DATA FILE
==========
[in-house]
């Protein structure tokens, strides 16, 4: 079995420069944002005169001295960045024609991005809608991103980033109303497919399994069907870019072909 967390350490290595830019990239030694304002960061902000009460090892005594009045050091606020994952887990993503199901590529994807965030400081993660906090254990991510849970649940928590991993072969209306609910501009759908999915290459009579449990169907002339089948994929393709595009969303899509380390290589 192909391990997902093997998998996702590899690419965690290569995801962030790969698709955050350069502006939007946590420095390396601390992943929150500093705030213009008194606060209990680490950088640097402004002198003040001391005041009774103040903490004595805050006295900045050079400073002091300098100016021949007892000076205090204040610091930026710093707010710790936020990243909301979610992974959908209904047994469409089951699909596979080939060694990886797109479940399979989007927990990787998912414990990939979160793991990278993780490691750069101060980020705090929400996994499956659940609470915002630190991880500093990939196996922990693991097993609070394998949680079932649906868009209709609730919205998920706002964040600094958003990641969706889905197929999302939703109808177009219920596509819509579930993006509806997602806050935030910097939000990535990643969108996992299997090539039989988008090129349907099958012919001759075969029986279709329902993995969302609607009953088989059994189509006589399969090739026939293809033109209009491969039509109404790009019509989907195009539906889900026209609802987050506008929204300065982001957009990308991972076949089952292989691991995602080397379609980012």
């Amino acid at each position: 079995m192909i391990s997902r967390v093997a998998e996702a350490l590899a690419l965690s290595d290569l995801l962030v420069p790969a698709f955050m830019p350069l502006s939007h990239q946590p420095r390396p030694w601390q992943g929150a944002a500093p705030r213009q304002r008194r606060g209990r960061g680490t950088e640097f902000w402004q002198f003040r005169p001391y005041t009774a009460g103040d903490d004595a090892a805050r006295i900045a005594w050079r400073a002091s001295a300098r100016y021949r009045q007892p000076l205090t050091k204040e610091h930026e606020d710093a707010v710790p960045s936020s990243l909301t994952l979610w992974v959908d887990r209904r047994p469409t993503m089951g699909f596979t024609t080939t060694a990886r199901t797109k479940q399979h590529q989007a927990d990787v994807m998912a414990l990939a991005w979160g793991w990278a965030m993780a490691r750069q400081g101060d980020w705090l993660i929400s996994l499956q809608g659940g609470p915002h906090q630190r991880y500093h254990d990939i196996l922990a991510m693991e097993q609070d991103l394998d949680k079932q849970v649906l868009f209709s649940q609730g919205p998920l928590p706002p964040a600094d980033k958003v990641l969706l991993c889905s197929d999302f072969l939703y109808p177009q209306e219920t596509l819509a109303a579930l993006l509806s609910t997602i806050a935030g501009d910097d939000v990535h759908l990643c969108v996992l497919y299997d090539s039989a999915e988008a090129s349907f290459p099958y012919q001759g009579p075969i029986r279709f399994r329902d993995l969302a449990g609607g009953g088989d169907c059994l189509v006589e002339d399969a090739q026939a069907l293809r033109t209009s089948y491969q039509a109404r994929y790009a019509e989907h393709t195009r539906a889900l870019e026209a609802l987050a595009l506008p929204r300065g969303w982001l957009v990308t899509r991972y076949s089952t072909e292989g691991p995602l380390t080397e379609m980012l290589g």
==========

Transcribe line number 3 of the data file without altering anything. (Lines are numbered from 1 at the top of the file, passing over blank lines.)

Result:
């Amino acid at each position: 079995m192909i391990s997902r967390v093997a998998e996702a350490l590899a690419l965690s290595d290569l995801l962030v420069p790969a698709f955050m830019p350069l502006s939007h990239q946590p420095r390396p030694w601390q992943g929150a944002a500093p705030r213009q304002r008194r606060g209990r960061g680490t950088e640097f902000w402004q002198f003040r005169p001391y005041t009774a009460g103040d903490d004595a090892a805050r006295i900045a005594w050079r400073a002091s001295a300098r100016y021949r009045q007892p000076l205090t050091k204040e610091h930026e606020d710093a707010v710790p960045s936020s990243l909301t994952l979610w992974v959908d887990r209904r047994p469409t993503m089951g699909f596979t024609t080939t060694a990886r199901t797109k479940q399979h590529q989007a927990d990787v994807m998912a414990l990939a991005w979160g793991w990278a965030m993780a490691r750069q400081g101060d980020w705090l993660i929400s996994l499956q809608g659940g609470p915002h906090q630190r991880y500093h254990d990939i196996l922990a991510m693991e097993q609070d991103l394998d949680k079932q849970v649906l868009f209709s649940q609730g919205p998920l928590p706002p964040a600094d980033k958003v990641l969706l991993c889905s197929d999302f072969l939703y109808p177009q209306e219920t596509l819509a109303a579930l993006l509806s609910t997602i806050a935030g501009d910097d939000v990535h759908l990643c969108v996992l497919y299997d090539s039989a999915e988008a090129s349907f290459p099958y012919q001759g009579p075969i029986r279709f399994r329902d993995l969302a449990g609607g009953g088989d169907c059994l189509v006589e002339d399969a090739q026939a069907l293809r033109t209009s089948y491969q039509a109404r994929y790009a019509e989907h393709t195009r539906a889900l870019e026209a609802l987050a595009l506008p929204r300065g969303w982001l957009v990308t899509r991972y076949s089952t072909e292989g691991p995602l380390t080397e379609m980012l290589g």